Service catalogues tell us which services are providing our customers with the most value and which are redundant and yet you’ll rarely come across an organization with an accurate service catalogue. It’s no good focusing on processes unless you have an understanding of how to create value for the customer and to do that we need the customer to tell us where the value comes from. The relative value of each service can then be recorded in the service catalogue and can then be used to prioritize improvements, tasks and activities.
The services IT provides to customers can provide value in a number of ways, dependent on the industry. Services can support the production and manufacturing of products, they can underpin financial services in the banking industry, they can ensure compliance and safety in the drug and airline industries and they can provide a corporate image and generate brand and shareholder value with public facing websites. Knowing your customer, knowing their industry and understanding where they find value in the services you provide is how you can increase the value you deliver.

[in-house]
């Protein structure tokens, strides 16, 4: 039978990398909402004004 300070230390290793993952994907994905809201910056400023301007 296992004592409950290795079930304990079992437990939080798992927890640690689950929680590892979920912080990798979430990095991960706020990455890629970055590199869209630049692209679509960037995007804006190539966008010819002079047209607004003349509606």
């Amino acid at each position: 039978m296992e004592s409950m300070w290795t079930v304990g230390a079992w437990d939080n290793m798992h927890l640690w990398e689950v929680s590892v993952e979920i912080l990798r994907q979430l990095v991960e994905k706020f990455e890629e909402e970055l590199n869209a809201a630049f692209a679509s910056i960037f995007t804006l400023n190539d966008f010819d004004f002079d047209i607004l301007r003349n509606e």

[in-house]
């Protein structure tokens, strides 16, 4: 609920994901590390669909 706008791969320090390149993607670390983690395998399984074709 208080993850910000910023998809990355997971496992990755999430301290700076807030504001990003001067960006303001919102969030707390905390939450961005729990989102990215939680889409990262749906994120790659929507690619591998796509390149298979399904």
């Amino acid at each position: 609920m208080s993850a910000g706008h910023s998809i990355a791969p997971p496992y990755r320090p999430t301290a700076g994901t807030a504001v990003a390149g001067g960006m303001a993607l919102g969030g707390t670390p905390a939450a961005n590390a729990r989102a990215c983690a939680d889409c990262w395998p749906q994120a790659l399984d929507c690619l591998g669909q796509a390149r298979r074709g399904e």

It’s so simple and yet we aren’t doing it. Why? Face-to-face interaction has given way to technology. Too often we send an email instead of picking up a phone. We take fifteen minutes to word an email and wait hours, sometimes days, for a reply when the issue could have been resolved over the phone within minutes. The only way we can know exactly what a customer defines as value is to ask them and not via email; not everything they want comes across in an email. It really needs to be a face-to-face discussion with customers, wherever possible. A steering group should be established that allows senior customer and IT managers to take a step back, take a corporate view and decide what is needed and prioritize the activities of those creating and providing the services.
A corporate view from the top with collaboration from the customer, IT and the business is the answer. Once you’ve got that, all processes and activities can be driven based on service importance and value.